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Turkey Day Dilemma: Thanksgiving turkeys may be in short supply, but local farmers are here to help

Little By Little Farm
Posted at 5:00 AM, Nov 05, 2021
and last updated 2021-11-05 15:28:10-04

BOONE COUNTY — Rain or shine, the owners and workers at “Little By Little Farm,” in Boone County tend to all of the plants, property, and animals every day including llamas, goats, chickens and nowadays, lots and lots of turkeys.

“We’ve been raising turkeys for 13 years now,” co-owner of Little By Little Farm, Stephanie Pinder, said.

Stephanie and Robert Pinder own the 10-acre farm together and they said they order more turkeys every year.

“We’ve already exceeded what we sold last year, by about 40%,” Robert said.

That’s good news for you because the U.S. Department of Agriculture predicts a drop in turkey production by 31 million pounds, when comparing this year to last year.

Robert said more people also want smaller turkeys for smaller gatherings, during the pandemic.

“Small turkeys are a fully harder to produce than large turkeys,” Robert said.

Simply put, the demand is up, and supplies are down which means you may be paying more for this year’s Turkey Day dinner.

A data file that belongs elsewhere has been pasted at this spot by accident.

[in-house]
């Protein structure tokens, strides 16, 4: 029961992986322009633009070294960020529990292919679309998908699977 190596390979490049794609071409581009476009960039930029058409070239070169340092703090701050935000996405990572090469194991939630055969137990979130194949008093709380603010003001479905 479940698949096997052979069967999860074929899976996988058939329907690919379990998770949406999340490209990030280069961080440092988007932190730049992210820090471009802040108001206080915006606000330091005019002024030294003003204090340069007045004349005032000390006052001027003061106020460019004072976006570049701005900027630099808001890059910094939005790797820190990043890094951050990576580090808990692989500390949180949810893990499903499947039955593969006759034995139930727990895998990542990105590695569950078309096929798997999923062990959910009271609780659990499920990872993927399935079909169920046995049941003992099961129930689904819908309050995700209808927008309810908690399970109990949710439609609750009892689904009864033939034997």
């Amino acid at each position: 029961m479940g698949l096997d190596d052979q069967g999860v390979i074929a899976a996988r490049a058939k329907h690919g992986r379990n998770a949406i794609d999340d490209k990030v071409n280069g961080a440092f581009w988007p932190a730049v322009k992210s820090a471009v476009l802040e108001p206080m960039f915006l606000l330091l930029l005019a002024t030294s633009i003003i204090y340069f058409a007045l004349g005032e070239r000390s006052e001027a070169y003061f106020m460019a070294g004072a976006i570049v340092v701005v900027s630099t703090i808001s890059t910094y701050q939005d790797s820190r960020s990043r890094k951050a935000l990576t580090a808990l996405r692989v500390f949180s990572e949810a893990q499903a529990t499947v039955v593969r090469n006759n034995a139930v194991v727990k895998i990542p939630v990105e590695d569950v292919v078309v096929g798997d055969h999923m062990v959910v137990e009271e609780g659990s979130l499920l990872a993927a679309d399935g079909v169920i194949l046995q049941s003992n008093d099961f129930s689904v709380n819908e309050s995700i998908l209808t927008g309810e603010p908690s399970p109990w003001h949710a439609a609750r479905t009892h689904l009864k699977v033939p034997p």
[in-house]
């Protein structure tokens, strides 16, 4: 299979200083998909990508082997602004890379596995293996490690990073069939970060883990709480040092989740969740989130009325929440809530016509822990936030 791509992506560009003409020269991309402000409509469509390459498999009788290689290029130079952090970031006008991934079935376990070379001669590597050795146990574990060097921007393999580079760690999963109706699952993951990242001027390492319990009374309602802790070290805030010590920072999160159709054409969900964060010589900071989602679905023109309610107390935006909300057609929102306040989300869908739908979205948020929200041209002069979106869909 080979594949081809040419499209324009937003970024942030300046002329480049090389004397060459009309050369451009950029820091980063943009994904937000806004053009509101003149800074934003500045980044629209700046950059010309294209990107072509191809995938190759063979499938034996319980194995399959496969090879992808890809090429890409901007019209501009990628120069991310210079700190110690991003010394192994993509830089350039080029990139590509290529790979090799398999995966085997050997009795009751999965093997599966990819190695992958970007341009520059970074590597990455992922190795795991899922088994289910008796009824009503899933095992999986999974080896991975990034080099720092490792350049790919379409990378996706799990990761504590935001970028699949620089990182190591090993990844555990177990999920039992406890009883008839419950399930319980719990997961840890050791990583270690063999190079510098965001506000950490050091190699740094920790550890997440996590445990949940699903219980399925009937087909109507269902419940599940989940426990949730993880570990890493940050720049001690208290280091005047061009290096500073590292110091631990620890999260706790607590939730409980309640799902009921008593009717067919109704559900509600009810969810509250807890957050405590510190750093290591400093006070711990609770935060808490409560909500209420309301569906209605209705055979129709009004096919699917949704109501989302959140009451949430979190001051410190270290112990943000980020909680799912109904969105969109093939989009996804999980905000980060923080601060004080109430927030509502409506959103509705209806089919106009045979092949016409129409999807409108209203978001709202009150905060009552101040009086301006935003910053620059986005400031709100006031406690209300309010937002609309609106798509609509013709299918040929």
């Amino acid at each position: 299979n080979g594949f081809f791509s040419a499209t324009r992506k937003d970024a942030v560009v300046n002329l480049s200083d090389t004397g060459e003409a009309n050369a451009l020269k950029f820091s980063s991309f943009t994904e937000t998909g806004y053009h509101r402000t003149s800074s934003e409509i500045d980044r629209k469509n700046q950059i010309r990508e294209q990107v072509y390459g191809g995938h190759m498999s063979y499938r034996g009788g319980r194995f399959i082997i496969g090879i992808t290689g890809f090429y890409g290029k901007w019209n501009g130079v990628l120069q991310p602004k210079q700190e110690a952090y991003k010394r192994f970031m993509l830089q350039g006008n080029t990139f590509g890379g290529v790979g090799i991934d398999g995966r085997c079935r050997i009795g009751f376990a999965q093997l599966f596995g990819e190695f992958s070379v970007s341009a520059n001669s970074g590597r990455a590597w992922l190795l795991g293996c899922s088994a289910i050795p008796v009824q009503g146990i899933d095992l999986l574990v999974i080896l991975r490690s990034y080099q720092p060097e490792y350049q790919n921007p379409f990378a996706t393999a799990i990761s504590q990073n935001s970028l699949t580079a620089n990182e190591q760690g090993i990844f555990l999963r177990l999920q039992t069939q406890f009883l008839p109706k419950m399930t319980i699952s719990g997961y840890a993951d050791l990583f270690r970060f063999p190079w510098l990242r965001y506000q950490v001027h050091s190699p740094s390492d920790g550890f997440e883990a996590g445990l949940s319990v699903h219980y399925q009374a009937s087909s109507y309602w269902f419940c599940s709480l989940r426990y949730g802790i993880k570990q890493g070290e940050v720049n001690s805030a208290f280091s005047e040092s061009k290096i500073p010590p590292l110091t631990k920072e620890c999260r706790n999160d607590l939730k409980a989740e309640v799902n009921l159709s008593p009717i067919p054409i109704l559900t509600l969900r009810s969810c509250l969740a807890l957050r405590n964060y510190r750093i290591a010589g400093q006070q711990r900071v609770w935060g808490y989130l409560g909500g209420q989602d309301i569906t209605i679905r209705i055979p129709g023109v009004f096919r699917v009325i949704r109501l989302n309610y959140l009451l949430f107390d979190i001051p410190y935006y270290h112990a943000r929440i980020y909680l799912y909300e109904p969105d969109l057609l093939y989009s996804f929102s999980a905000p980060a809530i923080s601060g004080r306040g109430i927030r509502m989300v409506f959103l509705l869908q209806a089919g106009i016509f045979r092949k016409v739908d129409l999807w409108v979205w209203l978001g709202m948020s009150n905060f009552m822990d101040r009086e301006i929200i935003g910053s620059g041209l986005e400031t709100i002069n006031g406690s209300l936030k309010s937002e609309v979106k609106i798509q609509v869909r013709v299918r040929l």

So, if you find yourself in a dilemma tracking down a turkey in time local farmers said they’re here to help. At Little By Little Farm they’ve doubled the number of turkeys they have, going from 120 last year, to 240 this year.

“Yes, it is a lot of turkeys for us,” Stephanie said.

Stephanie and Robert said local farms don’t have shipping delays to worry about either and you know these turkeys are well taken care of.

“Less carbon footprint, it’s fresher. It’s readily available. It’s delicious and it’s healthy,” Robert said. “They’re eating Swiss chard and pumpkin. So, we feed them all kinds of natural things.”

“This is where food comes from, this is real food,” Stephanie said.

Pampered with organic food and endless attention, these curious turkeys know who to flock to.

The owners say they must remind themselves the turkeys are their business.

“One of them, we named Tom, and then I learned pretty quick, don’t get attached to them,” Robert said.

While it’s no laughing matter … these owners feel gratitude for these turkeys, the community, and a special holiday that keeps Little By Little Farm busy, all year round.

Each year Robert and Stephanie pardon one lucky turkey as a show of gratitude. However, turkey pick-up day is the Friday or Tuesday before Thanksgiving and the owners said they have several still available if you want to order one now.

So, WRTV looked into which turkeys are in the greatest short supply. Butterball officials said frozen turkeys count for most of the turkeys, sold on Thanksgiving. This is why local fresh turkeys are the way to go this year.

To dive deeper into this for you, WRTV found a list of turkey farms in the Hoosier state.

You can see this turkey production graph, production has slightly decreased since 2016.

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